Duncan peers over the boundary wall. I’d mentioned to him earlier that it was worth doing on occasions. You never know what you might find.
Standing in the northern corner of the cemetery, more special memorial headstones beneath the boundary wall to the right, I took a couple of shots…
…panning across from right to left. At which point I too decided to take a quick peek over the wall into the field and see if, by chance, anything of interest lay there. For a few minutes, at any rate, the photography stopped. You never know what you might find.
This is the grave of Private Cecil Carrick Wotton, killed in action on 23rd November 1916, five days after the official end to the Battle of the Somme.
This is Private Cecil Carrick Wotton in a photograph taken at Broadmeadows army camp in Victoria, Australia, prior to his embarkation for Europe. He was 21 when the photo was taken, and nearly 23 when he was killed.
And this is the little metal name tag that was once nailed to the wooden cross that stood at the end his grave after his body had been reinterred here. You never know what you might find.
So here are the facts. I looked over the boundary wall for maybe ten or twenty feet. The circumference of the cemetery is about 750 feet. I spotted a small piece of metal bent completely in two in the field about a foot away from the cemetery wall, picked it up, carefully straightened it, and as I read it for a second time, I was still convinced it must be something from a piece of farm machinery. Or at least that was what my mind was telling me, as, bearing in mind the content of this website and by extension the interests of its readership, I simply refused to believe what I had found!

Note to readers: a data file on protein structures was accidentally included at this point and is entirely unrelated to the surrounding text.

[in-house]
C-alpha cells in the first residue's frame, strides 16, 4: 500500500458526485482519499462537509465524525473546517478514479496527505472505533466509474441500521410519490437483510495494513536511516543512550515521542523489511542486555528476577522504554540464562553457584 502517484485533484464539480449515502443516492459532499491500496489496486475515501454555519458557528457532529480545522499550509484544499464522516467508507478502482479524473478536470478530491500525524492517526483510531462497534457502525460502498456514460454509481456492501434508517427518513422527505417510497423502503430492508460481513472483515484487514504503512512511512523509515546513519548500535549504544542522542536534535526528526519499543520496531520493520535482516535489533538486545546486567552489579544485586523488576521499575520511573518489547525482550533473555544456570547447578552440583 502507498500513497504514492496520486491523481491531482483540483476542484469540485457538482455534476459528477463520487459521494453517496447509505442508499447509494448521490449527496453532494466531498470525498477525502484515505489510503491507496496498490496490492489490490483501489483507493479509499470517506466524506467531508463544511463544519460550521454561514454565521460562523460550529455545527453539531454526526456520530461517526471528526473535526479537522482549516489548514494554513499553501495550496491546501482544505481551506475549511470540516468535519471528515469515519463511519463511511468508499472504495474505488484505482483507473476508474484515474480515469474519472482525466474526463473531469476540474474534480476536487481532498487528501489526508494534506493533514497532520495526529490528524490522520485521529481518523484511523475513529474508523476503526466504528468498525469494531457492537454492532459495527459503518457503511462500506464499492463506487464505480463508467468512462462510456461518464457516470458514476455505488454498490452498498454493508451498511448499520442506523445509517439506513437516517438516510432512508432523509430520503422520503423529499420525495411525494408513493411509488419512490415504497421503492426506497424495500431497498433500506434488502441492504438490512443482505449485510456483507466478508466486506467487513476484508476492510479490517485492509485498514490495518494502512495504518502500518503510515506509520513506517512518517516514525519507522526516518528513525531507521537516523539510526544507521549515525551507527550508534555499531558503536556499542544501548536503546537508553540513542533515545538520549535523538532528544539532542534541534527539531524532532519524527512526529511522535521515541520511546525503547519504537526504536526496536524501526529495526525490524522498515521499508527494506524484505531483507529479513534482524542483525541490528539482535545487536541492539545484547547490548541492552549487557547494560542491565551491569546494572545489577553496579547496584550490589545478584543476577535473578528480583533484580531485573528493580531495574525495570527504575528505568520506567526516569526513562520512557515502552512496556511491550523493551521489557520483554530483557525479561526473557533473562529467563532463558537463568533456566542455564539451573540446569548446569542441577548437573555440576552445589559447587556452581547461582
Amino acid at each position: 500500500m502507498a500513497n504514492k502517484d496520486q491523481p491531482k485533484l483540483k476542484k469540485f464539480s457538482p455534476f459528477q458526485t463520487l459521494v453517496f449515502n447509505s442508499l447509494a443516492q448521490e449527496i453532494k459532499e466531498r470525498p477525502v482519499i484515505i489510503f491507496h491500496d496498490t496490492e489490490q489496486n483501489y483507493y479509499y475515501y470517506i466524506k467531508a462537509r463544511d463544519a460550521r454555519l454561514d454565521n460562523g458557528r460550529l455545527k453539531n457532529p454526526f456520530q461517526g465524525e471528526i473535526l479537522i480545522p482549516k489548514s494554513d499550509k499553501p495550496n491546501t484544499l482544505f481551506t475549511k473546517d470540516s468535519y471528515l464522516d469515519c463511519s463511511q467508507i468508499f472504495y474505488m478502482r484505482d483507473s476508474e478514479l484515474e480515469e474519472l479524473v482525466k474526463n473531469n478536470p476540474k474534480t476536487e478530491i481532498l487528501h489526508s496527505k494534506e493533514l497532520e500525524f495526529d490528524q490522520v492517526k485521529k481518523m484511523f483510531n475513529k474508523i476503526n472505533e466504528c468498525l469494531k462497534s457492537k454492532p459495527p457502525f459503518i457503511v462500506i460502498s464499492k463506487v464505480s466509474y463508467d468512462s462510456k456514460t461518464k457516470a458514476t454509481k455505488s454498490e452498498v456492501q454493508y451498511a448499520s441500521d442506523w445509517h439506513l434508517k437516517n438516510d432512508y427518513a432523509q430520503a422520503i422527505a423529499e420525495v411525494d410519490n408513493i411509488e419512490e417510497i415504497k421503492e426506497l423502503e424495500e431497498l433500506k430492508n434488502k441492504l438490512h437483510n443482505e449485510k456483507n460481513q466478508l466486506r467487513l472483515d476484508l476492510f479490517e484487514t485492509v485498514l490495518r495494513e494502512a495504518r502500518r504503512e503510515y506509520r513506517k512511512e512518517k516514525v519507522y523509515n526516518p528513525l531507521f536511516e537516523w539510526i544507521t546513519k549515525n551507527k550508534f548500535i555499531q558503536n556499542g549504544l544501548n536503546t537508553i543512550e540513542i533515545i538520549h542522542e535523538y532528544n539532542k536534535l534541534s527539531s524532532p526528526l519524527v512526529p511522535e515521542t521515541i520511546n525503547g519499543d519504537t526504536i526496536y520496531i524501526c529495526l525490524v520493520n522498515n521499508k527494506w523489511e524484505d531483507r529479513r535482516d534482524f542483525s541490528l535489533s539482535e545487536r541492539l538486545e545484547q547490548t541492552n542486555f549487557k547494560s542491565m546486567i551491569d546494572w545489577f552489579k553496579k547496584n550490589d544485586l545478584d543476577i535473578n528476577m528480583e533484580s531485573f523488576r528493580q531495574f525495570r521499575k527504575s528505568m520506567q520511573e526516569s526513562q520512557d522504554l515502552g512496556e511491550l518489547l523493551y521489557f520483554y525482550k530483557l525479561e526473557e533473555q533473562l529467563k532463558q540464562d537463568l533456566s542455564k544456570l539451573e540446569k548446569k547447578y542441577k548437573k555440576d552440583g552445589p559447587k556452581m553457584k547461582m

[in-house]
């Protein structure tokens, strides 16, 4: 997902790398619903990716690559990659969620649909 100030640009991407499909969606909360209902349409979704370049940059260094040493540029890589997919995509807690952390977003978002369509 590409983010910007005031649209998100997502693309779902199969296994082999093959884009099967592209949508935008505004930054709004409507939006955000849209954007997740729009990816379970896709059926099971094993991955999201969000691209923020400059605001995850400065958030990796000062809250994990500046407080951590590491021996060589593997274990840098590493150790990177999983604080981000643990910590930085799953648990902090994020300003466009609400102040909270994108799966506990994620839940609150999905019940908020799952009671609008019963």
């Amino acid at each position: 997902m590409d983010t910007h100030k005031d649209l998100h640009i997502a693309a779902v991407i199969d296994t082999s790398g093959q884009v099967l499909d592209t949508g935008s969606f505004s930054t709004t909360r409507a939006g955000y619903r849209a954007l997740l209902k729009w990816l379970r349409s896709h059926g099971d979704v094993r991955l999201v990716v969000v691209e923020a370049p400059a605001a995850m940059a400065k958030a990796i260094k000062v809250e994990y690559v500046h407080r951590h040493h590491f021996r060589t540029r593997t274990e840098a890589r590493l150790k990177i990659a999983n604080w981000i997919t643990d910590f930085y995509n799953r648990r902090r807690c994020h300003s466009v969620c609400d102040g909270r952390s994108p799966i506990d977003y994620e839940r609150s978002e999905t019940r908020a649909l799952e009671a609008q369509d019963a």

Cecil Wotton, like the Manchesters we saw earlier, was originally buried elsewhere, in his case in a German cemetery at Montauban, and now lies buried here in Plot IX Row P3 (front row, third from camera).
Amazing. Read on.
Cecil, a gas fitter from Townsville, Queensland, was just twenty on the outbreak of the First World War. You might be interested to know, if you didn’t already, that the first shot of the war was fired on 5th August 1914 from a coastal defence gun at Port Phillip, in the state of Victoria, across the bows of the German ship SS Pfalz which was attempting to flee the harbour. The Pfalz returned to port, and its crew were interned. Cecil Wotton, meanwhile, was about to embark from Cairns in Queensland for the short trip to Thursday Island, at the very northern tip of the Australian continent, which is a curious thing for a gas fitter to do. It seems that he also belonged to the 2nd Infantry Kennedy Regiment, headquartered in Townsville, one of a number of regiments raised throughout the country following the adoption of the Volunteer Defence Act in the late 1880s, an equivalent, I guess, to the territorials in Britain, and as such, within days of the outbreak of war, on 8th August, he was off to perform garrison duty on Thursday Island. His movements over the next month or so are outlined in the document below: